Cutting Board Care
How to decide what kind of cutting board to buy, and how to care for it.
One of the most important items in your kitchen is also one of the most mistreated. Your cutting board can provide a comfortable surface for chopping vegetables, or slicing meat. There are different styles of cutting boards available, and with news of e.coli breakouts making regular news headlines, it will serve you well to purchase at least two. Depending on the amount of entertaining and cooking you do, more may make themselves useful.
Wooden cutting boards are the most traditional, as well as the most attractive. Whether strips of wood, or checkerboard style, they are sturdy, and hold up to hard use. The checkerboard butcherblock style is the stronger of the two, given how the wood is worked together, but is also far more expensive. Unless you re cooking at the restaurant level, you probably don t really need this one, unless you're just in love with its looks. If you are utterly scrupulous about cleaning, a wooden board is perfectly acceptable for cutting raw meat. (There's a reason why it s called butcher block, after all). However, a mild bleach solution needs to be used quickly after every use. This is somewhat impractical when you're in the middle of preparing dinner-are you really going to take time out to clean the board before chopping your onion?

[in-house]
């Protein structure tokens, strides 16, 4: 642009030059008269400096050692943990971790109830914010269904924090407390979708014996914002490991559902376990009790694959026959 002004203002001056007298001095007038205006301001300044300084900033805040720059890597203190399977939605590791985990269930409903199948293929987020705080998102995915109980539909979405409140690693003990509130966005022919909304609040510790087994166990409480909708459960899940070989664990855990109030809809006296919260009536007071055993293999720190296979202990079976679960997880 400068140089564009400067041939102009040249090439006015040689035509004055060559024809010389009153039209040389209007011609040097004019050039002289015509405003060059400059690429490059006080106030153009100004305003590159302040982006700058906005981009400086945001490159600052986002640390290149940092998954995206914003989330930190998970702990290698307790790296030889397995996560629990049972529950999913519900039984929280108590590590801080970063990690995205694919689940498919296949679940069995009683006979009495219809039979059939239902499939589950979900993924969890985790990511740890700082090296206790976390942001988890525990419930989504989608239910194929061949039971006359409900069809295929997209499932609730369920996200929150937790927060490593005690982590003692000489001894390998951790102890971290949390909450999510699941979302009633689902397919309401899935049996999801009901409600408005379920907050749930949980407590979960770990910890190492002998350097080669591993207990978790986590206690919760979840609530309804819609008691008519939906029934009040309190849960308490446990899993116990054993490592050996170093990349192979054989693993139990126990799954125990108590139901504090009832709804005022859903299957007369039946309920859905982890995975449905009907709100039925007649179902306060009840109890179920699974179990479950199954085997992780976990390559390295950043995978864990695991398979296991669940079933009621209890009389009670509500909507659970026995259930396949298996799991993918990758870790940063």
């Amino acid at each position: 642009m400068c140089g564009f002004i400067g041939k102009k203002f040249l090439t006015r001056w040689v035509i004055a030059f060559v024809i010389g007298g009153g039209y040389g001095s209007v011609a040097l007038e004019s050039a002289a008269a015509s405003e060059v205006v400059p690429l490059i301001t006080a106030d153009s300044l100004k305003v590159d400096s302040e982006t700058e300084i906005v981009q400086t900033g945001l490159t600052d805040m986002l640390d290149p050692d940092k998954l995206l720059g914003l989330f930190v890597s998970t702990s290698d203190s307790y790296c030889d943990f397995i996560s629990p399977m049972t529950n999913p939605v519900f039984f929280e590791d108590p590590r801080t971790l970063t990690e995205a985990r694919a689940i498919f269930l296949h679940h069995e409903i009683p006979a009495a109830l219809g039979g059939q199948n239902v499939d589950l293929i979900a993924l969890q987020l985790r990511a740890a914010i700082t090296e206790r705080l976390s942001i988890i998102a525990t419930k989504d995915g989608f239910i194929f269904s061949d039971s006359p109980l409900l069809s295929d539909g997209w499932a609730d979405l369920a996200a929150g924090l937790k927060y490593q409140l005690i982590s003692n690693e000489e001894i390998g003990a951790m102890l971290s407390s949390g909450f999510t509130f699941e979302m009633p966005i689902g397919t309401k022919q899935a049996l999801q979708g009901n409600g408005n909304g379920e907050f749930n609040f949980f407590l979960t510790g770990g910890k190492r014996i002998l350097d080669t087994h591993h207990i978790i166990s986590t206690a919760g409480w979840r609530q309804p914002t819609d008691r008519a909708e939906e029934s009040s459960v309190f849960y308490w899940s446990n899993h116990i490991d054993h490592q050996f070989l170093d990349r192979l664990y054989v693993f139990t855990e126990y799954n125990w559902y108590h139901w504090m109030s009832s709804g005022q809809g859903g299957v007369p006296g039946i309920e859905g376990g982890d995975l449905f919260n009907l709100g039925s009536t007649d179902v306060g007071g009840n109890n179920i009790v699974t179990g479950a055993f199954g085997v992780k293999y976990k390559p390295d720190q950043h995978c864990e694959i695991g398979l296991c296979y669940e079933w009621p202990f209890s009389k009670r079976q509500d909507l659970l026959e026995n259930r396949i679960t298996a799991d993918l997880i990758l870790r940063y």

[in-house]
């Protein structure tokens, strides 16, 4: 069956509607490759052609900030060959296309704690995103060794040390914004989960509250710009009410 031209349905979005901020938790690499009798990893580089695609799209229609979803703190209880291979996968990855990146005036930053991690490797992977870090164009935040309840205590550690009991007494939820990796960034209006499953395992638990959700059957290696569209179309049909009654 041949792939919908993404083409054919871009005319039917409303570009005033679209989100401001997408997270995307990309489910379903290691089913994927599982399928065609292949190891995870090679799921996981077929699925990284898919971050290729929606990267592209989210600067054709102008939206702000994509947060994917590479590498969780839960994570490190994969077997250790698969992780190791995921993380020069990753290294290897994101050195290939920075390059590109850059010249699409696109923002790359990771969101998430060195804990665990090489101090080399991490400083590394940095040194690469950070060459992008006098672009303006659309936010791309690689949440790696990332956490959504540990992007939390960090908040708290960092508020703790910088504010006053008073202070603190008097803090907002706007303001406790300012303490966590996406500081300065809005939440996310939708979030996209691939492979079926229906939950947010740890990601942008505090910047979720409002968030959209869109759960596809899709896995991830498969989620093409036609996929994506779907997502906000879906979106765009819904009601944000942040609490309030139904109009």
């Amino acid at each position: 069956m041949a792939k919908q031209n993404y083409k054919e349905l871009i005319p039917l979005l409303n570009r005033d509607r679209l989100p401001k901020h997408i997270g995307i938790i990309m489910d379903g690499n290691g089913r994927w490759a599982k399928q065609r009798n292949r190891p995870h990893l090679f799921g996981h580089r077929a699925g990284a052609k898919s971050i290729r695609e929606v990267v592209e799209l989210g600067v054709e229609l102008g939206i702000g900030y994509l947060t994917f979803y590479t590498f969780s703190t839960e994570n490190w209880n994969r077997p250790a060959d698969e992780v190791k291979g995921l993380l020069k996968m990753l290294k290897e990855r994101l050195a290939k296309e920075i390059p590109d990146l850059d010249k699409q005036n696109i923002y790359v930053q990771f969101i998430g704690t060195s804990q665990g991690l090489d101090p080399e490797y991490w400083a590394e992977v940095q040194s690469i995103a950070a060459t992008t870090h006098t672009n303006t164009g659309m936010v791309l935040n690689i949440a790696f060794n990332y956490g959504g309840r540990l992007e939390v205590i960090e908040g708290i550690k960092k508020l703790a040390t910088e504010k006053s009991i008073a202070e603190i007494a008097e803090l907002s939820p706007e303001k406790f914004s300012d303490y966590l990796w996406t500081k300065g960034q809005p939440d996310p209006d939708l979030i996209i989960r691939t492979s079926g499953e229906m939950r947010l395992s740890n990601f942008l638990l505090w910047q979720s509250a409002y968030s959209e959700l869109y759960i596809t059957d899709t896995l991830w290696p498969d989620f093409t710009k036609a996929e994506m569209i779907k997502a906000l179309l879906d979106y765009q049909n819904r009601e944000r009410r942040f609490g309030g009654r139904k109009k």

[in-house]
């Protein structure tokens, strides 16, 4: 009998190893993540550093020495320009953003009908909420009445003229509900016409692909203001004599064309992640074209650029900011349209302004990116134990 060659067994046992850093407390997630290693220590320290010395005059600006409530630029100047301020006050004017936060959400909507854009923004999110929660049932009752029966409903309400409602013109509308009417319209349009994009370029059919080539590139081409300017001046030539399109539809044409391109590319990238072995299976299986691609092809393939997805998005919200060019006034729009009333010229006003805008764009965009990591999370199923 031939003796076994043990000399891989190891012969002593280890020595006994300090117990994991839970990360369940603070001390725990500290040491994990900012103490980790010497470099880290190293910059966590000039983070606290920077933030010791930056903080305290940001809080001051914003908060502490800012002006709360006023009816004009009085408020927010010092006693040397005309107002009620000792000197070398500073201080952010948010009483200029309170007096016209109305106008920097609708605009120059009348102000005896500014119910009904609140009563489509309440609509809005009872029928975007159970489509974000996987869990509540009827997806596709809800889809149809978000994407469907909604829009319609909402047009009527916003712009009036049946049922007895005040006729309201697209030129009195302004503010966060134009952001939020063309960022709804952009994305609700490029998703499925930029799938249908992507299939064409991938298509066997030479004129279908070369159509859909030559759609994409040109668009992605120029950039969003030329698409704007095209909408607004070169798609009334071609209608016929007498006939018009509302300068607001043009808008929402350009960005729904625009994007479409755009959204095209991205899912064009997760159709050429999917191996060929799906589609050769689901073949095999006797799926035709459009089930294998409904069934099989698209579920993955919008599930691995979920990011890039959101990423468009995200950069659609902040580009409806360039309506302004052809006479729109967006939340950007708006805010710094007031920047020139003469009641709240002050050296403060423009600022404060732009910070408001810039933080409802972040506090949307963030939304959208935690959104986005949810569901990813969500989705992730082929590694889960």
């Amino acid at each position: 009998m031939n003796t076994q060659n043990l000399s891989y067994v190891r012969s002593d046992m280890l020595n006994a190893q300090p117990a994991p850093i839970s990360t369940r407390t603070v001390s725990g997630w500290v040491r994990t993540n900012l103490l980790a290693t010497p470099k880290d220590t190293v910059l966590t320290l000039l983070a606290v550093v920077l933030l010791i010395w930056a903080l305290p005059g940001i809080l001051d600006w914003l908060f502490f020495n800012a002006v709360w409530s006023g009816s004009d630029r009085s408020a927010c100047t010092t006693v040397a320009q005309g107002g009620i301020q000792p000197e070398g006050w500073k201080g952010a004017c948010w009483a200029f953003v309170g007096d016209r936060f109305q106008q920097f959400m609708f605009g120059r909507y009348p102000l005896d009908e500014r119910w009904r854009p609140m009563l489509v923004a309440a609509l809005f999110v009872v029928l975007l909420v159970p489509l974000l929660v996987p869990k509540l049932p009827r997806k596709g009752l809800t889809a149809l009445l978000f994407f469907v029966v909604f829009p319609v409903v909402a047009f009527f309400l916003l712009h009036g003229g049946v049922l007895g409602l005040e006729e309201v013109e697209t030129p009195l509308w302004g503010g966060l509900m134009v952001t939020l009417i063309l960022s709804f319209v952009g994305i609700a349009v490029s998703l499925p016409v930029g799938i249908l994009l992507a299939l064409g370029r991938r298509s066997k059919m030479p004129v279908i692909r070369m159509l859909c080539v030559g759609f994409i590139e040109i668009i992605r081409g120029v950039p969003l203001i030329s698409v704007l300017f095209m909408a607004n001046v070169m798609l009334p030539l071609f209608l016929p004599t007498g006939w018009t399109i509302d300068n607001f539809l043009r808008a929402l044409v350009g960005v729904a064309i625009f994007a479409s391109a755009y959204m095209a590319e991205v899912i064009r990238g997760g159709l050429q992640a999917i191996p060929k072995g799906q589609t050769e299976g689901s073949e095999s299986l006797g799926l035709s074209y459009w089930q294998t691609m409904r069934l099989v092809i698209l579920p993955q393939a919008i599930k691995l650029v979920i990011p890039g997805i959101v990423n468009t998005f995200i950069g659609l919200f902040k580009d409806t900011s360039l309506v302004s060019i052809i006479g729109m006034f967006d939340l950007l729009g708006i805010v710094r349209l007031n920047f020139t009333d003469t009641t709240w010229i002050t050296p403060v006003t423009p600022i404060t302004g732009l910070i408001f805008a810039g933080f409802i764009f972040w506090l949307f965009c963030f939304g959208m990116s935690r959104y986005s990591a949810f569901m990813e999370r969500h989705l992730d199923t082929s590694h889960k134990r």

If you're not, then consider getting a heavy plastic cutting board. You can put in the dishwasher for sterilizing, or wash with a mild bleach solution. Either way, you can scoot it into the sink when you turn to the other board to continue your mid- meal prepping. Glass has the advantage of being completely impermeable to germs and bacteria, and of course, almost impossible to scratch. However, the damage a glass cutting board can do to your knives may not make it worth it to you-you'll find yourself becoming far more friendly with your knife sharpener than you ever thought.
If you buy baguettes frequently at the grocery store or bakery, or just like slicing your own bread for sandwiches, a wood bread board can be useful, if not an absolute necessity. A little larger than a loaf of bread, they provide just enough height off the counter to make slicing easy-no more banging your knuckles. Usually coming with an edge of carved flowers or scrollwork, they can provide a tasteful bit of decorative embellishment.
A carving board is an excellent choice for meat, since it provides channels for the juices to run into, angling them into a single area. This is usually reserved for cooked meat, specifically roasts-a great presentation piece. Cleaning, no matter what type you choose, is a must. Wash with hot water and bleach after every use, or if using glass or plastic, place in dishwasher. Never use the same board for cutting raw meat that you use for vegetables and bread, etc.-you'll be taking an unnecessary risk of illness. If you have a wooden board, oil regularly with mineral oil, rubbing in with a paper towel or your hands, then blotting off the excess.